Letters to the Editor

BY DI READERS | JANUARY 21, 2015 5:00 AM

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Speak up for LGBT rights

On Jan. 16, the Supreme Court announced it will take up same-sex marriage. While marriage equality has gained attention in recent years, the movement is older than many Americans realize.

During slavery, African American couples were barred from marriage. Such unions were not recognized until after the Civil War. Fewer than 50 years ago, states prohibited interracial marriage.

It was claimed that these unions interfered with God’s plan for humanity. Today, LGBT couples are denied the right to marry in 14 states. Their families go without basic protections most Americans take for granted.

Sadly, many Americans are still threatened by marriage equality. Changing their minds is just as important as changing our laws. Dialogue is the only way to do this. There’s a lot of talking to do, and we need more voices.

This means more LGBT voices, straight voices, and religious voices. But the most important voices are those still in the closet. Come out — you have the most potential to help realize change. We must tell our opponents, we are your children, your neighbors, your coworkers, and your pastors. And we are entitled to equal protection under the law.

It’s time to speak up.

Rob Humble

End human trafficking

January is National Slavery and Human Trafficking Awareness Month.  People are joining together to work toward eradicating slavery and human trafficking entirely.

Human trafficking is a horrific crime against the fundamental rights and dignity of its victims. The United Nations Protocol on Human Trafficking defines it as the “recruitment, transportation, harboring or receipt of persons by means of force, fraud or coercion.”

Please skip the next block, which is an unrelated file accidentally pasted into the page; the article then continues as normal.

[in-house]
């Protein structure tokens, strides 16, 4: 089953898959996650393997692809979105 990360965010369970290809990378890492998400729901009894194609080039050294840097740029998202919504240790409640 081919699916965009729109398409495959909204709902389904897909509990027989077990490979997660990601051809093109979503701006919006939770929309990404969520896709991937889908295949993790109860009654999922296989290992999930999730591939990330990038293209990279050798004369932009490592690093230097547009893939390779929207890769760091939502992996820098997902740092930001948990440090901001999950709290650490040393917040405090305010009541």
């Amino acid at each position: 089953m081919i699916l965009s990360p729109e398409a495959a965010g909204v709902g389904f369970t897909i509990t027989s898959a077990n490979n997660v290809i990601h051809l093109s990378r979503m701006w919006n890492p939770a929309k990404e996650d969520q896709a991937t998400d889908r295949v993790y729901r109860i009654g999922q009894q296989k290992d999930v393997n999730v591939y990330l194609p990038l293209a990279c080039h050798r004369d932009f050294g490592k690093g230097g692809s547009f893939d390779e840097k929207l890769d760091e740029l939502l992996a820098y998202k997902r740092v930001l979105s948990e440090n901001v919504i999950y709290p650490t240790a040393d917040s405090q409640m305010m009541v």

Every country in the world is affected by trafficking. The United States is no exception, serving as a source, transit, and destination country for men, women, and children — both U.S. citizens and foreign nationals. The U.N. International Labor Organization’s 2012 Estimate on Forced Labor and the U.S. Department of Justice provides some statistics on human trafficking.

• The average age of entry into prostitution in the United States is 13-14 years old.

• Children aged 17 years and below represent 26 percent of total victims, representing a total of 5.5 million child victims worldwide.

• 55 percent of forced labor victims are women and girls, as are 98 percent of sex trafficking victims.

• Nearly 1.5 million victims are laboring in conditions of forced labor, sexual exploitation, and servitude in the United States, Canada, and the EU.

• Human trafficking generates $9.5 billion yearly in the United States and $32 billion worldwide.

There are numerous organizations worldwide working on human trafficking prevention, rescue and rehabilitation. Go to www.Clintonfranciscans.com for a complete listing.

Nancy Miller

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